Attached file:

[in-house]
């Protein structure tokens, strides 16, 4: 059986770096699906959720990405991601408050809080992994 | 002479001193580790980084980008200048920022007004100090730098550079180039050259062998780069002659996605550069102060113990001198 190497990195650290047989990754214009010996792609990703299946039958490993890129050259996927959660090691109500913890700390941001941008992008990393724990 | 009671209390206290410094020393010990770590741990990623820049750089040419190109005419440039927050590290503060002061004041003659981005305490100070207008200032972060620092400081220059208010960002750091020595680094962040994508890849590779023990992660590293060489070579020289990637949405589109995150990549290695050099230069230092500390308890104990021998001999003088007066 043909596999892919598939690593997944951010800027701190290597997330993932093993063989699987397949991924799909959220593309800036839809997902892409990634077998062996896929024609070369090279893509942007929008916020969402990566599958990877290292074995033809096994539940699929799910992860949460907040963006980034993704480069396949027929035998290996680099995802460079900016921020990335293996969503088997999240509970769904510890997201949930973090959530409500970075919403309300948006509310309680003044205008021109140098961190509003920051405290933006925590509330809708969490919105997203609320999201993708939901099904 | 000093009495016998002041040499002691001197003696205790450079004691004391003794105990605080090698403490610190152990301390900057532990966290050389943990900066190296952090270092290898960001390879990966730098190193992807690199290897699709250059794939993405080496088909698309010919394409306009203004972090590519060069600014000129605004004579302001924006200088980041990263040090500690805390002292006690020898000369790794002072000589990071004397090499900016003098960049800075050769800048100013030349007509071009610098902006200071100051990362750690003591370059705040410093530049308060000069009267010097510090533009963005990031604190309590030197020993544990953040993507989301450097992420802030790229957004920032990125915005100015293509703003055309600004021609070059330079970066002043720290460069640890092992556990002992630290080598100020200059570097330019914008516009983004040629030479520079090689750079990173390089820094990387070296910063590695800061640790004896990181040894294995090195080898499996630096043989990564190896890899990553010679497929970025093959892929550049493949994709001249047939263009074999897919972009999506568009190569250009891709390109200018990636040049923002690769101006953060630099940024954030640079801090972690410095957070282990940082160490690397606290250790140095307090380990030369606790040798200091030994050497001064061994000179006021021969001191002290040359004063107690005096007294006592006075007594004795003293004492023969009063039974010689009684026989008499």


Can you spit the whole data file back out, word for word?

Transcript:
[in-house]
């Protein structure tokens, strides 16, 4: 059986770096699906959720990405991601408050809080992994 | 002479001193580790980084980008200048920022007004100090730098550079180039050259062998780069002659996605550069102060113990001198 190497990195650290047989990754214009010996792609990703299946039958490993890129050259996927959660090691109500913890700390941001941008992008990393724990 | 009671209390206290410094020393010990770590741990990623820049750089040419190109005419440039927050590290503060002061004041003659981005305490100070207008200032972060620092400081220059208010960002750091020595680094962040994508890849590779023990992660590293060489070579020289990637949405589109995150990549290695050099230069230092500390308890104990021998001999003088007066 043909596999892919598939690593997944951010800027701190290597997330993932093993063989699987397949991924799909959220593309800036839809997902892409990634077998062996896929024609070369090279893509942007929008916020969402990566599958990877290292074995033809096994539940699929799910992860949460907040963006980034993704480069396949027929035998290996680099995802460079900016921020990335293996969503088997999240509970769904510890997201949930973090959530409500970075919403309300948006509310309680003044205008021109140098961190509003920051405290933006925590509330809708969490919105997203609320999201993708939901099904 | 000093009495016998002041040499002691001197003696205790450079004691004391003794105990605080090698403490610190152990301390900057532990966290050389943990900066190296952090270092290898960001390879990966730098190193992807690199290897699709250059794939993405080496088909698309010919394409306009203004972090590519060069600014000129605004004579302001924006200088980041990263040090500690805390002292006690020898000369790794002072000589990071004397090499900016003098960049800075050769800048100013030349007509071009610098902006200071100051990362750690003591370059705040410093530049308060000069009267010097510090533009963005990031604190309590030197020993544990953040993507989301450097992420802030790229957004920032990125915005100015293509703003055309600004021609070059330079970066002043720290460069640890092992556990002992630290080598100020200059570097330019914008516009983004040629030479520079090689750079990173390089820094990387070296910063590695800061640790004896990181040894294995090195080898499996630096043989990564190896890899990553010679497929970025093959892929550049493949994709001249047939263009074999897919972009999506568009190569250009891709390109200018990636040049923002690769101006953060630099940024954030640079801090972690410095957070282990940082160490690397606290250790140095307090380990030369606790040798200091030994050497001064061994000179006021021969001191002290040359004063107690005096007294006592006075007594004795003293004492023969009063039974010689009684026989008499």